Eurasia was once the home of genetically distinct horse populations, but a dramatic shift occurred between 2000 BC and 2200 BC, the researchers said. A dominant genetic horse population appeared on the Western Eurasian Pontic-Caspian steppe of North Caucasus, east of the Dnieper River within the Don and Volga basins. This area is now part of Russia.
This horse population then spread out and replaced the wild horse groups roaming across Eurasia within centuries.
“What our data show is that between 4,600-4,200 years ago, herders located in the Don-Volga region found a way to increase the local horse reproductive pool,” Orlando said. “That means that they could reproduce more and more such horses generation after generation. They also selected horses with specific traits.”
Within the horses’ DNA was evidence of domestication, including genes associated with more docile behavior, endurance, stress resilience and a stronger backbone to support more weight. All of these are connected with horseback riding in modern animals.
Horseback riding, as well as the invention of spoke-wheeled war chariots, likely enabled these horses to replace other populations within 500 years – and forever changed human mobility and warfare.
“The reason why we are so much interested in horses is that they can probably be considered as one of the animals that most impacted human history,” Orlando said. “This tight relationship that we have developed with this animal lasted until the early 20th century, a time when the motor engine took over transportation.”
In the Mediterranean and Mesopotamia, horse-drawn chariots probably spread through trade and military conquest because horses were so crucial as transport animals, Taylor said. In places like Central and East Asia, horses also served a valuable purpose as livestock and traveled with migrating horse herders.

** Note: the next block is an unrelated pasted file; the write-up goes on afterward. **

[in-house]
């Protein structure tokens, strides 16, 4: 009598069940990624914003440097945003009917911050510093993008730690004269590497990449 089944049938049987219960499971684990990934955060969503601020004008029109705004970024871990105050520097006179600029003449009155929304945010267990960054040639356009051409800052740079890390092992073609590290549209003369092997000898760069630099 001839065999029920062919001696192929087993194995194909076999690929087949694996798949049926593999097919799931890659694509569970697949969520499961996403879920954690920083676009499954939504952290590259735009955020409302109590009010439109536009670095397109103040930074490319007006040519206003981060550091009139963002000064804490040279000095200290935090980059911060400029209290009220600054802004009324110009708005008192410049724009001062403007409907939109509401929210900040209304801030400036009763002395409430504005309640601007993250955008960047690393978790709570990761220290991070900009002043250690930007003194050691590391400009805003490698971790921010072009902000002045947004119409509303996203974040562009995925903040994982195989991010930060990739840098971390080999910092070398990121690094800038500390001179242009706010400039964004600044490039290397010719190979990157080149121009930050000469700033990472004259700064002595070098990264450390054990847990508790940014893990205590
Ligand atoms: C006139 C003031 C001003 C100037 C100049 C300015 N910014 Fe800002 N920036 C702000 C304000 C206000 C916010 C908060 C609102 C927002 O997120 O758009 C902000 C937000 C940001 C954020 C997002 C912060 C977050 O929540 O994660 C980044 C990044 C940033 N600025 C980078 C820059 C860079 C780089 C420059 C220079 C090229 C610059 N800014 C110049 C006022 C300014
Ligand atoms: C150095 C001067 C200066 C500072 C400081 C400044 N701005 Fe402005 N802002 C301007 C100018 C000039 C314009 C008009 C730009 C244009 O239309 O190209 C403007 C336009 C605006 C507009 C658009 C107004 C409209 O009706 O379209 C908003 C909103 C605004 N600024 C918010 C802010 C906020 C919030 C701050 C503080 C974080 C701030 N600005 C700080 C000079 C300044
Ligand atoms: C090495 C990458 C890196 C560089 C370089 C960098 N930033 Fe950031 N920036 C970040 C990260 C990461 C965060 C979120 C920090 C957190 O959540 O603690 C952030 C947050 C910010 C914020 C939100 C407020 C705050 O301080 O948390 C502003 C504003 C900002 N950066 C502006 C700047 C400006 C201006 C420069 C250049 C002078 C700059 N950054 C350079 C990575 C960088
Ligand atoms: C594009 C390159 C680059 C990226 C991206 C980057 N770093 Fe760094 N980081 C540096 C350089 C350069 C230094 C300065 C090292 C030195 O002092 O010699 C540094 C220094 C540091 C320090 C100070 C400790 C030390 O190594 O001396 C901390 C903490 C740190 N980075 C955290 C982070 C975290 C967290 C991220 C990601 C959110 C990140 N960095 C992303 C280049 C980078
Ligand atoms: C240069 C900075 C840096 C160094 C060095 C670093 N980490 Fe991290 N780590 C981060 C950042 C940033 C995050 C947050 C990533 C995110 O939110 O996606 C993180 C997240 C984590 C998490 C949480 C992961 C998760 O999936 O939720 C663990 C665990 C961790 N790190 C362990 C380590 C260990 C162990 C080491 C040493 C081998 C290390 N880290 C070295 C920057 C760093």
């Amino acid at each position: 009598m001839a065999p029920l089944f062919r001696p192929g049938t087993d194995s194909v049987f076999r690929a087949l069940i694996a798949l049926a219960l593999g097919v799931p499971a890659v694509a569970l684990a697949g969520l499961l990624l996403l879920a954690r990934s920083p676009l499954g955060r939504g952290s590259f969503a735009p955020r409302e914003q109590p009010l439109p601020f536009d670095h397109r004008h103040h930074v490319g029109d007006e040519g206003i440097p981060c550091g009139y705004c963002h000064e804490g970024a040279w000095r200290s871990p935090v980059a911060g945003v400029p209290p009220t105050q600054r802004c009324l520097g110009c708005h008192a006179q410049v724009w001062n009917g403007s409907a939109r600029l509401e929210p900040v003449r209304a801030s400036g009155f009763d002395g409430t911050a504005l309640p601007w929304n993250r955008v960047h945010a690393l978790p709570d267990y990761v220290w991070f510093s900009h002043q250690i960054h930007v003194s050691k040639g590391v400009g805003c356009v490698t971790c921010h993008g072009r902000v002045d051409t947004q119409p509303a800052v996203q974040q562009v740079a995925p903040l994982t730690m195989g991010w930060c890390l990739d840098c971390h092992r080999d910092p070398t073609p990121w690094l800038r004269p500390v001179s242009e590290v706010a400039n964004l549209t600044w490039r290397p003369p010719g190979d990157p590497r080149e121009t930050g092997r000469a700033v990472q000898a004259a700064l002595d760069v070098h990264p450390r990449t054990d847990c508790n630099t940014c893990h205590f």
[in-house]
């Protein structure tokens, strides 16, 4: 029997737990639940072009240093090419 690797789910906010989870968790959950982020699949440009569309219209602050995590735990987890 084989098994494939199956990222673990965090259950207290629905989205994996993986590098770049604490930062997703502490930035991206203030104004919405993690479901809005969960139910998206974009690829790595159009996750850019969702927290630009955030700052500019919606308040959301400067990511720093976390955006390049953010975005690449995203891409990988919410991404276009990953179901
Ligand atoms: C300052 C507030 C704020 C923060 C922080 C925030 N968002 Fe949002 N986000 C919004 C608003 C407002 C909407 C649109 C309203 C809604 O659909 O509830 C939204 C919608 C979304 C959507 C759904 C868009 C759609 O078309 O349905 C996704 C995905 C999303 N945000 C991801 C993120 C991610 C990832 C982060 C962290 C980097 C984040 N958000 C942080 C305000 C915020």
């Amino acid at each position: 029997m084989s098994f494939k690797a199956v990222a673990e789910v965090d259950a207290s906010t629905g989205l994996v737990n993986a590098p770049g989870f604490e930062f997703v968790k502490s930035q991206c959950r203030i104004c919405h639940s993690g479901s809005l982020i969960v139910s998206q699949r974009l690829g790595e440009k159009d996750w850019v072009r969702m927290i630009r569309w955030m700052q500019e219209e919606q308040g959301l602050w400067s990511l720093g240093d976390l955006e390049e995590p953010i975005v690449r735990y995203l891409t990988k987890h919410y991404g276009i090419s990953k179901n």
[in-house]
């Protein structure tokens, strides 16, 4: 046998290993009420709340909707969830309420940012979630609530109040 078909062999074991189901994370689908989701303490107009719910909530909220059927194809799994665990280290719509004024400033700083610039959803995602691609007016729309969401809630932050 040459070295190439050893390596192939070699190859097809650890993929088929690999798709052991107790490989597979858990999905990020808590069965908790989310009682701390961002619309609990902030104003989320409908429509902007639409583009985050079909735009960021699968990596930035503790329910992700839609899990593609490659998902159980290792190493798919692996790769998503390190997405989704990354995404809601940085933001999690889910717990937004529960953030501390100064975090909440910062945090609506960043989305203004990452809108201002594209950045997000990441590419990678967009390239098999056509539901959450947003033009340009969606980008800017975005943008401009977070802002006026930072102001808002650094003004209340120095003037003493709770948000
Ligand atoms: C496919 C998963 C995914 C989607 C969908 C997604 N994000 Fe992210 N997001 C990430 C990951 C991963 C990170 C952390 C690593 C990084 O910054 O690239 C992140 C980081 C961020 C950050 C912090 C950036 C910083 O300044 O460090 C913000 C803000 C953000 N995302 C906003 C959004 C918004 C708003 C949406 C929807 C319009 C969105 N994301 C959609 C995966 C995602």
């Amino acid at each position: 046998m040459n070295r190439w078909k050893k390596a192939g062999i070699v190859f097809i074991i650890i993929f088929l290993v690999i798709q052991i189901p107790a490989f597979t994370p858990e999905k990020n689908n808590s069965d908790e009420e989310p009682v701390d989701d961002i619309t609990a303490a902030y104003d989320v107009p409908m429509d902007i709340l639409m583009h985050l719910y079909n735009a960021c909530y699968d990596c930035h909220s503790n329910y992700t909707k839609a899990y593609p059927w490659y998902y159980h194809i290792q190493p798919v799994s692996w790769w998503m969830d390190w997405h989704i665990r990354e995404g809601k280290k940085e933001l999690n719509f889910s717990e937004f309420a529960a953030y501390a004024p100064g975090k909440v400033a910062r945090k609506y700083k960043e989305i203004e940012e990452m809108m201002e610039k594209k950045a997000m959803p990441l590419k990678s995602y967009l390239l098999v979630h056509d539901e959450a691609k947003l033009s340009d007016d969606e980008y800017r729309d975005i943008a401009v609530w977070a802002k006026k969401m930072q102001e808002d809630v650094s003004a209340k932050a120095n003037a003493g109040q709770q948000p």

Techniques to trace domestic horse origins
Based on the environments where horses lived, “the domestication of horses made the steppes and prairies of the world into cultural centers, population hubs, and political powerhouses,” Taylor said. “Nearly everywhere they were introduced, from the steppes of Asia to the Great Plains or the Pampas of the Americas, they reshaped human societies almost immediately.”
Orlando and his team used innovative DNA techniques to distinguish this early horse population from so many others. The researchers want to eventually understand the entirety of how horses were domesticated, something Orlando and his colleagues are focusing on through the Pegasus project. This could also help them learn how domestic horses were introduced to North and South America.
“Even though we now know (where) domestic horses first emerged, the whole process of their expansion around the world and their breeding history into the hundreds of different types that we know today remains contentious,” Orlando said.
“Additionally, the horse was equally the animal of farmers, warriors and kings; they were found in rural and urban contexts alike, and in extremely diverse environments, from the coldest Siberian range to the Nepalese mountains. We want to track how these various contexts have reshaped the horse biology.”